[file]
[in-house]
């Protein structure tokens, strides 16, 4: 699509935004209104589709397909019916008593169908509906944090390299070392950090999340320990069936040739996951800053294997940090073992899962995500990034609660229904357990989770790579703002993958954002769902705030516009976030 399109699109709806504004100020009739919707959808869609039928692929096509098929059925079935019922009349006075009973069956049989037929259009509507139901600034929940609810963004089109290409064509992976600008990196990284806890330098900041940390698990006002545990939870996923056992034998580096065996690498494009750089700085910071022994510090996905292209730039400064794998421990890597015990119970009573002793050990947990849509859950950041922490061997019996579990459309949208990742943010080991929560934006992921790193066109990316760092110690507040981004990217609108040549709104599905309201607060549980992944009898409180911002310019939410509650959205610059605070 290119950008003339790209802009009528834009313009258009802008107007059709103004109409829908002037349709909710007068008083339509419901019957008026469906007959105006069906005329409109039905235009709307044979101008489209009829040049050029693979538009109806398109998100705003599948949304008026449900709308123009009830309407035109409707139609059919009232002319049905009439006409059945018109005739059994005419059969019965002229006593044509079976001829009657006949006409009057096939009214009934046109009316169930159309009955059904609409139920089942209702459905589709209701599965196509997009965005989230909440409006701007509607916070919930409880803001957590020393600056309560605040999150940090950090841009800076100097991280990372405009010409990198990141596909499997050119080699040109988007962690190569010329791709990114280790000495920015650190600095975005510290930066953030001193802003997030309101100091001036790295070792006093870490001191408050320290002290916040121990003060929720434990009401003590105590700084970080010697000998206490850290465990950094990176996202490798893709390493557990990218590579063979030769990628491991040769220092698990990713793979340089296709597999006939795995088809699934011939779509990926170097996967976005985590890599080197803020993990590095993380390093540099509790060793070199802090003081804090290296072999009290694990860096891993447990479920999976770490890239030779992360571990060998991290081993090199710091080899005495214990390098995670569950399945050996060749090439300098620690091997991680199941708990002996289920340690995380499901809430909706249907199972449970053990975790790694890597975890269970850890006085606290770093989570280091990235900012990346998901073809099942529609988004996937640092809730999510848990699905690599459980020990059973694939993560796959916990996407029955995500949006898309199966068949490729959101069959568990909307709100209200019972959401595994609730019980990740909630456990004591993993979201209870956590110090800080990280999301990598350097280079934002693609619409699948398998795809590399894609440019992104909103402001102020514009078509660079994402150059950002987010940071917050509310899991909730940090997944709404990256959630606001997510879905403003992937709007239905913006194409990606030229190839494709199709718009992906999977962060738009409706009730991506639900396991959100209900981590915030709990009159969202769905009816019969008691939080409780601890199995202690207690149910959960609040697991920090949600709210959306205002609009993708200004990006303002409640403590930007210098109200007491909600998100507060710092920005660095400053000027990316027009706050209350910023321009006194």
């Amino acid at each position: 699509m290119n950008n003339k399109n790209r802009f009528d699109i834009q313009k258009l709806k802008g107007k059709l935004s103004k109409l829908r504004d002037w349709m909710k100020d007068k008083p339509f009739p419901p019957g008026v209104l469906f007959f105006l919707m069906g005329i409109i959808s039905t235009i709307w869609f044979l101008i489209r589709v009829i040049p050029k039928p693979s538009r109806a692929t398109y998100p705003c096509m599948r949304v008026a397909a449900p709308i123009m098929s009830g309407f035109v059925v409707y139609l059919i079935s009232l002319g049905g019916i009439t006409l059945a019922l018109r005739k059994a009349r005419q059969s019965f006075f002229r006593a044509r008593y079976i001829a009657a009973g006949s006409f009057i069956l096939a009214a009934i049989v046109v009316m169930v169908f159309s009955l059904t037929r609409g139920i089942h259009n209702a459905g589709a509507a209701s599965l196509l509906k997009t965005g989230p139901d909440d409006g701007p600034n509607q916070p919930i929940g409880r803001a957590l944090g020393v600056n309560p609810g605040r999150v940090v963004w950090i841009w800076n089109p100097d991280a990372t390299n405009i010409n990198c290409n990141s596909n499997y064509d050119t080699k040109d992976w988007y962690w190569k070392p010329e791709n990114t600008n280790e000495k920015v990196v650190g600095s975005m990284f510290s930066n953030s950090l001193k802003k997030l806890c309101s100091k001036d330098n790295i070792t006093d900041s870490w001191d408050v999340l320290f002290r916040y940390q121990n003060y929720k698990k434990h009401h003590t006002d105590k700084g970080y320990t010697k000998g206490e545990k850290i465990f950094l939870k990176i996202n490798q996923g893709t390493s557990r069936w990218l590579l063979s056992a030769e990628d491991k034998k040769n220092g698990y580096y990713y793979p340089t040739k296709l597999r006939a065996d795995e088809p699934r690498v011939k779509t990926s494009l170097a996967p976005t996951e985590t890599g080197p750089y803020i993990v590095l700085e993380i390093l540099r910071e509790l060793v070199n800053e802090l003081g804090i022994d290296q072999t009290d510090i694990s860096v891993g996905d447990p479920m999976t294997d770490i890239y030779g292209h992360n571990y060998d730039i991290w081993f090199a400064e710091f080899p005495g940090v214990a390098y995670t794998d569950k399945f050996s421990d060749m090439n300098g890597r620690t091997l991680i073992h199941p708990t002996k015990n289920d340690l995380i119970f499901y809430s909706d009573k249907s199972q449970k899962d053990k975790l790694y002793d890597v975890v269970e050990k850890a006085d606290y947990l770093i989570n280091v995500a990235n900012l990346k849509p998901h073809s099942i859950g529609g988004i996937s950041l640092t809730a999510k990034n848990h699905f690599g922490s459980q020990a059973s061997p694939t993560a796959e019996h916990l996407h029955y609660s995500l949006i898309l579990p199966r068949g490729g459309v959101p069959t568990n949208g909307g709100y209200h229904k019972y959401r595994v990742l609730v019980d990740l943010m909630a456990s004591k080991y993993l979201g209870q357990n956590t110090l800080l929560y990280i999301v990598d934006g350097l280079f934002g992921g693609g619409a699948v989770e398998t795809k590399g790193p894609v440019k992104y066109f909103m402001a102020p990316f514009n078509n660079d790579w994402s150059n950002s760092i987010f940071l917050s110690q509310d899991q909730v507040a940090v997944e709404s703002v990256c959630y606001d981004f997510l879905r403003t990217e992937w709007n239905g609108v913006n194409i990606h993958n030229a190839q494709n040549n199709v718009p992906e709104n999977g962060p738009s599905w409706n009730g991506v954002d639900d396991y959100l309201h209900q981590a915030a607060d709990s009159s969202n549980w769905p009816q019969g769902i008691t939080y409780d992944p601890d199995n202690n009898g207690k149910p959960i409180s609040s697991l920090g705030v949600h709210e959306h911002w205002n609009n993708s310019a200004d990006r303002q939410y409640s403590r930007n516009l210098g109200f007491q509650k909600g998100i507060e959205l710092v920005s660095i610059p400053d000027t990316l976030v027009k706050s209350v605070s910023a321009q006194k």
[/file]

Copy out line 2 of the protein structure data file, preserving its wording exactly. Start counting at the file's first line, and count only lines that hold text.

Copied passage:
């Protein structure tokens, strides 16, 4: 699509935004209104589709397909019916008593169908509906944090390299070392950090999340320990069936040739996951800053294997940090073992899962995500990034609660229904357990989770790579703002993958954002769902705030516009976030 399109699109709806504004100020009739919707959808869609039928692929096509098929059925079935019922009349006075009973069956049989037929259009509507139901600034929940609810963004089109290409064509992976600008990196990284806890330098900041940390698990006002545990939870996923056992034998580096065996690498494009750089700085910071022994510090996905292209730039400064794998421990890597015990119970009573002793050990947990849509859950950041922490061997019996579990459309949208990742943010080991929560934006992921790193066109990316760092110690507040981004990217609108040549709104599905309201607060549980992944009898409180911002310019939410509650959205610059605070 290119950008003339790209802009009528834009313009258009802008107007059709103004109409829908002037349709909710007068008083339509419901019957008026469906007959105006069906005329409109039905235009709307044979101008489209009829040049050029693979538009109806398109998100705003599948949304008026449900709308123009009830309407035109409707139609059919009232002319049905009439006409059945018109005739059994005419059969019965002229006593044509079976001829009657006949006409009057096939009214009934046109009316169930159309009955059904609409139920089942209702459905589709209701599965196509997009965005989230909440409006701007509607916070919930409880803001957590020393600056309560605040999150940090950090841009800076100097991280990372405009010409990198990141596909499997050119080699040109988007962690190569010329791709990114280790000495920015650190600095975005510290930066953030001193802003997030309101100091001036790295070792006093870490001191408050320290002290916040121990003060929720434990009401003590105590700084970080010697000998206490850290465990950094990176996202490798893709390493557990990218590579063979030769990628491991040769220092698990990713793979340089296709597999006939795995088809699934011939779509990926170097996967976005985590890599080197803020993990590095993380390093540099509790060793070199802090003081804090290296072999009290694990860096891993447990479920999976770490890239030779992360571990060998991290081993090199710091080899005495214990390098995670569950399945050996060749090439300098620690091997991680199941708990002996289920340690995380499901809430909706249907199972449970053990975790790694890597975890269970850890006085606290770093989570280091990235900012990346998901073809099942529609988004996937640092809730999510848990699905690599459980020990059973694939993560796959916990996407029955995500949006898309199966068949490729959101069959568990909307709100209200019972959401595994609730019980990740909630456990004591993993979201209870956590110090800080990280999301990598350097280079934002693609619409699948398998795809590399894609440019992104909103402001102020514009078509660079994402150059950002987010940071917050509310899991909730940090997944709404990256959630606001997510879905403003992937709007239905913006194409990606030229190839494709199709718009992906999977962060738009409706009730991506639900396991959100209900981590915030709990009159969202769905009816019969008691939080409780601890199995202690207690149910959960609040697991920090949600709210959306205002609009993708200004990006303002409640403590930007210098109200007491909600998100507060710092920005660095400053000027990316027009706050209350910023321009006194």